Oh my God. I now read in the on-line Bristol Post (I am still far too bitter and twisted to actually buy the wretched rag after they fired me from my unpaid Bristol Rovers column in 2006), that Darrell Clarke’s players were subjected to “a minority of two-fingered salutes” and “chants of ‘what a load of rubbish'” from an unspecified number of Gasheads after their “absolutely woeful” performance at Shrewsbury. Post hack James McNamara concludes that it was the prerogative of supports to heap abuse on the players on the grounds that they spent a lot of money travelling to the game. I am not going to agree with him on that one.

Whilst I do agree that it was always going to be unlikely that fans would be cheering their (former?) heroes off the pitch after a poor performance, I am at a loss to understand what use it is to anyone to see the players booed off the pitch.

Myt firm belief is that the vast majority of players always try of their best and sometimes things just don’t work out. That is not to say that their best is always good enough or, to make things even more complex, not as good as they are capable of. What on earth do I mean by that? I’ll try and explain.

As well as trying hard, possessing skill, being well coached; mental stuff comes into it, positive and negative. If your contract is up and you know it is not going to be renewed, it is possible that you may lose a few percent of your game. The same if you are out on loan and your future is unclear. The latter could, of course, work both ways. With an uncertain future, a player may up his work rate or his work rate could dip. And sometimes, confidence goes. And confidence, aligned with heart and desire, is everything. Lose a game through stupid mistakes and you might be less inclined to take a risk, a loss of adventure, playing safe. Crowd criticism cannot be ignored either. If a volley of abuse greets a mistake, a human being could become fearful of making another one. The football before you might well be a load of rubbish but no one is trying to play badly. If you were an electrician and a householder stood above you, swearing and saying how useless you were, the end product of your work might not be as good, especially if you made a mistake along the way, or dropped something.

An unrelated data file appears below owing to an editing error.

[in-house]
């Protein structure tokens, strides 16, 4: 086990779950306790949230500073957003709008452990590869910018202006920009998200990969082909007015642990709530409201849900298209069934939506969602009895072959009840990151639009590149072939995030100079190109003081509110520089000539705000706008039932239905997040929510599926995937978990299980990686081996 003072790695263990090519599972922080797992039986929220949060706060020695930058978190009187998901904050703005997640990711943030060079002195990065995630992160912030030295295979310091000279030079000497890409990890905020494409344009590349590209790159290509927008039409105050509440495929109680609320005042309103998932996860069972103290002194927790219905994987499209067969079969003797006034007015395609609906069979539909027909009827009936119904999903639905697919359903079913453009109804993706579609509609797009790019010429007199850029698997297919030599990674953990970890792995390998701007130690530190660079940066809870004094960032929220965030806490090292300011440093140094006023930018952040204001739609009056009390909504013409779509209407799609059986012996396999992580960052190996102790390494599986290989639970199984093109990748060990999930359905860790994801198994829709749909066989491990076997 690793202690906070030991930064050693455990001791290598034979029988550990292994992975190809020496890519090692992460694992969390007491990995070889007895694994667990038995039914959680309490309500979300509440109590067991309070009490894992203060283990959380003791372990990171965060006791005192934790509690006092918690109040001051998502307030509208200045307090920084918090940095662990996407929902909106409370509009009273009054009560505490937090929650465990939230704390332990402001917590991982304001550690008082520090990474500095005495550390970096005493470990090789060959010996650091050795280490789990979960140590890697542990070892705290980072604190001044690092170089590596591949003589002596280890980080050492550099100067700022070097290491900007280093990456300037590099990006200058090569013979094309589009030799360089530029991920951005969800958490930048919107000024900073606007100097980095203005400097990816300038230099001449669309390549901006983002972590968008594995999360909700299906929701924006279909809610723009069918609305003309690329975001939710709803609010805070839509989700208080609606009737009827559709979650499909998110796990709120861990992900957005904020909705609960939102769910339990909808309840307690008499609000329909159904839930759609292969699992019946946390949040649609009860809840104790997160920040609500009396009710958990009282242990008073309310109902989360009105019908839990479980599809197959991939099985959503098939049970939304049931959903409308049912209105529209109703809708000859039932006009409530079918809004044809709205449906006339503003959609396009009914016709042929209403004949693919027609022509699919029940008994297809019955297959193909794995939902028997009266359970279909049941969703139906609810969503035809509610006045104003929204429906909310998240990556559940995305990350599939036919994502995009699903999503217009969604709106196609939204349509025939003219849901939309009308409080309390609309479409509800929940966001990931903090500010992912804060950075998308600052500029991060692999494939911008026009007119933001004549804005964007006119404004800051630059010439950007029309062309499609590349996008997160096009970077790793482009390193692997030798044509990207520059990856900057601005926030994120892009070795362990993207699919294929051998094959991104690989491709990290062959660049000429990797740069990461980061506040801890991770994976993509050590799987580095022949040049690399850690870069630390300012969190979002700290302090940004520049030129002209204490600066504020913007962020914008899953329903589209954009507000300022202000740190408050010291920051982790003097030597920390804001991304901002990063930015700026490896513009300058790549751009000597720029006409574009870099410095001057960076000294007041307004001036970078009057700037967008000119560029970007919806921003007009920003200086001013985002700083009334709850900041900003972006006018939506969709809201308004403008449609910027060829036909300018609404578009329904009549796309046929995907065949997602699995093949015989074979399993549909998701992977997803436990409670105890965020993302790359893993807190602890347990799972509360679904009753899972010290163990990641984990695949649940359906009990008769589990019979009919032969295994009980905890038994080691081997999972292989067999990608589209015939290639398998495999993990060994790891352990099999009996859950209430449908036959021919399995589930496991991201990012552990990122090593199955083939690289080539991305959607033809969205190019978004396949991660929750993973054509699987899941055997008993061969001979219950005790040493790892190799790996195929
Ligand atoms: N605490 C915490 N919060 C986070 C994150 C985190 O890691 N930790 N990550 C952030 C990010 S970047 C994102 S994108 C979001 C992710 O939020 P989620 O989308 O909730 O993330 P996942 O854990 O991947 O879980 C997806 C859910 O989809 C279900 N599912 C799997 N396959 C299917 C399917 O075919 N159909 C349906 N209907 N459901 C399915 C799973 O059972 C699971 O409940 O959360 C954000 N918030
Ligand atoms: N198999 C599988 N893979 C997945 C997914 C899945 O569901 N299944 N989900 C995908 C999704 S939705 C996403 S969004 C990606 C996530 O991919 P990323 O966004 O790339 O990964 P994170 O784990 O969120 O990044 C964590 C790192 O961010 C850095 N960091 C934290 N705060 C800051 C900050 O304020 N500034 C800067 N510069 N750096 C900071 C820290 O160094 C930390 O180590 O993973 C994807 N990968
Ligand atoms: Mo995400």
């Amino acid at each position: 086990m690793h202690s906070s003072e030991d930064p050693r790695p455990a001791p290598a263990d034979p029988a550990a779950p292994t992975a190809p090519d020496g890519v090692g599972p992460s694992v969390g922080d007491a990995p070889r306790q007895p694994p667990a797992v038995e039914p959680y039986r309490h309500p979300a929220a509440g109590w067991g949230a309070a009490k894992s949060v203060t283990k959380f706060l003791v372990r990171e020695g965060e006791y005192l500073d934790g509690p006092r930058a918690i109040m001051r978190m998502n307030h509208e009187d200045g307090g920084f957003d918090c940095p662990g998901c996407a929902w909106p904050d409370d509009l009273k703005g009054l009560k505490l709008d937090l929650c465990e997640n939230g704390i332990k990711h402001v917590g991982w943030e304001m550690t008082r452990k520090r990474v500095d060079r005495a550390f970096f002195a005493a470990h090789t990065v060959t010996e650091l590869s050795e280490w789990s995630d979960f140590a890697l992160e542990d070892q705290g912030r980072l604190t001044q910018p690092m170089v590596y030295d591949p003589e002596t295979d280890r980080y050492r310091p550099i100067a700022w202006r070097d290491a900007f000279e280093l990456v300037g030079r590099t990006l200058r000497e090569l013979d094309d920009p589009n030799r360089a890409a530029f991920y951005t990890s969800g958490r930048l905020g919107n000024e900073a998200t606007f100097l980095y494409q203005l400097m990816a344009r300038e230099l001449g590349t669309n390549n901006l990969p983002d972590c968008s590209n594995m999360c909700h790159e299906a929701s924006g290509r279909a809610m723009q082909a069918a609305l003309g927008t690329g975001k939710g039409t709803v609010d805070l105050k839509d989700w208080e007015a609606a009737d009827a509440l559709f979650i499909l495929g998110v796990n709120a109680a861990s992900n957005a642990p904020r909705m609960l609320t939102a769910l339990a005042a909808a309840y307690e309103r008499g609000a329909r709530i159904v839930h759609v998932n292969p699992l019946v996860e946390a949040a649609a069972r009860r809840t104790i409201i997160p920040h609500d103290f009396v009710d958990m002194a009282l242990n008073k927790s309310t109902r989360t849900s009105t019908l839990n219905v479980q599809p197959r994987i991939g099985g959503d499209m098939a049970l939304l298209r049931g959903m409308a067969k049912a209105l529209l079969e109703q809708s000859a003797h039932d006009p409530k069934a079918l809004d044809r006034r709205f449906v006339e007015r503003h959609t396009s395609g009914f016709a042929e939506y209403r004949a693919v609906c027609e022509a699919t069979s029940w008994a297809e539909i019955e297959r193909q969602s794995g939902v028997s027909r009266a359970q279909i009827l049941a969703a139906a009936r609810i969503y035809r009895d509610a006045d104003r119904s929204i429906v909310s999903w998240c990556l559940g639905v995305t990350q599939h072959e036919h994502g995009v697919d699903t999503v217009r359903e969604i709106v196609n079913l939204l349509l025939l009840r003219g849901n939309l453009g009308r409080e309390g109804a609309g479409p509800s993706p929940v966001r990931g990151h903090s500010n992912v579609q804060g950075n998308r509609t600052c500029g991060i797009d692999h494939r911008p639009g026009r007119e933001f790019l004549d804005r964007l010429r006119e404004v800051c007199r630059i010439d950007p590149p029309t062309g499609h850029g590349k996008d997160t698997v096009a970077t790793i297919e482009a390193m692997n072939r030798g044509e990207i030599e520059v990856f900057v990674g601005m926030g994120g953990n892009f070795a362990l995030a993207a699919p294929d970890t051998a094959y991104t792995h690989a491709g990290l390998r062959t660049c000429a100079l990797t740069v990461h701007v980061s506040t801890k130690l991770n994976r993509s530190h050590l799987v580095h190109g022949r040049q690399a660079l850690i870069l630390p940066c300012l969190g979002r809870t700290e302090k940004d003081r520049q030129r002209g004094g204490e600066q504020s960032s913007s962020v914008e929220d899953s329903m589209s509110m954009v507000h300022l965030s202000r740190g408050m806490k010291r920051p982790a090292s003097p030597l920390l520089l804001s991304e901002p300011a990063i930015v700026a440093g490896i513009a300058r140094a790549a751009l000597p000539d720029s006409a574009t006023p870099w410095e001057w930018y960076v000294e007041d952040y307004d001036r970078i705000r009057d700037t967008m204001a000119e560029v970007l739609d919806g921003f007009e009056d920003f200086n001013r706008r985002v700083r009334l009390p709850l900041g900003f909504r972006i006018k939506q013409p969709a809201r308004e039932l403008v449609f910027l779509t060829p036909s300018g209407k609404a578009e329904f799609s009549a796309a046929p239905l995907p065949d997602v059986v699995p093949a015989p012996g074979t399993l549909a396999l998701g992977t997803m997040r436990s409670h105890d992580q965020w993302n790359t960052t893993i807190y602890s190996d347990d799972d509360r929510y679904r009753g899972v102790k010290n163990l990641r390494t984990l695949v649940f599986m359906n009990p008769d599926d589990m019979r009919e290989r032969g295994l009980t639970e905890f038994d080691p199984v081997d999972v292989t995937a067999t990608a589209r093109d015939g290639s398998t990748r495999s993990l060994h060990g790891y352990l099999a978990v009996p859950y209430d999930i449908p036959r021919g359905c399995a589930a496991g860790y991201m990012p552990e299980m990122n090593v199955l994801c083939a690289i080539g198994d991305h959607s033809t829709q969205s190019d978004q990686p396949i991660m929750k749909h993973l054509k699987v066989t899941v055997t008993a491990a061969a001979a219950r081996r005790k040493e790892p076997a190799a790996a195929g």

The paper also asks if Darrell Clarke “is facing his biggest challenge yet” at Bristol Rovers and concludes he isn’t, but he is because this is the nature of the modern footballing beast. You know and I know that Clarke does not deserve the dreaded vote of confidence – that is to say the sack – because of a wobble after two years of wonderful success at a club where, along with the new owners, he has restored honour and pride. But the more I say how ridiculous it is, the more bad results that come along, the more “two-fingered salutes” the players will endure. Thus we, the supporters, create a downward spiral that often becomes unstoppable until…oh, let’s not go there.

It was inevitable that Bristol Rovers would one day have a bad run. The law of averages suggests it is certain that you don’t win forever. It’s how you deal with setbacks that defines you.

Clarke will know better than any of us what is wrong with his team and where he needs to strengthen. As a passionate football man, he will be hurting as much as any of us with our current blip. So we, as supporters, have a simple choice: do we get behind the manager and team until our fortunes improve or do we get on their backs and pile the pressure on?

We have been here so many times before you would have thought we had learned. It was believed that during Nick Higgs’ disastrous period of ownership that a revolving door had been installed at the manager’s office, such was his propensity to sack managers and then appoint equally crap ones. Darrell Clarke, I think we know, has not been a crap manager. If, as some say, he has been “found out” as a manager, he will be able to disprove that theory by evolving, changing and growing into the job.

The trouble is with football these days is that we demand constant success and when it doesn’t always come – which it can’t – we demand change, confusing it as success. Clarke has been manager at the Rovers for just over two years. That’s a long time for managers these days, but if you want to gamble on a return to hiring and firing a manager every few weeks and hoping for the best you are probably also pining for a boardroom return for Higgs, Barry Bradshaw and Toni Watola, something that would be as helpful for the Rovers as rabies in a home for guide dogs.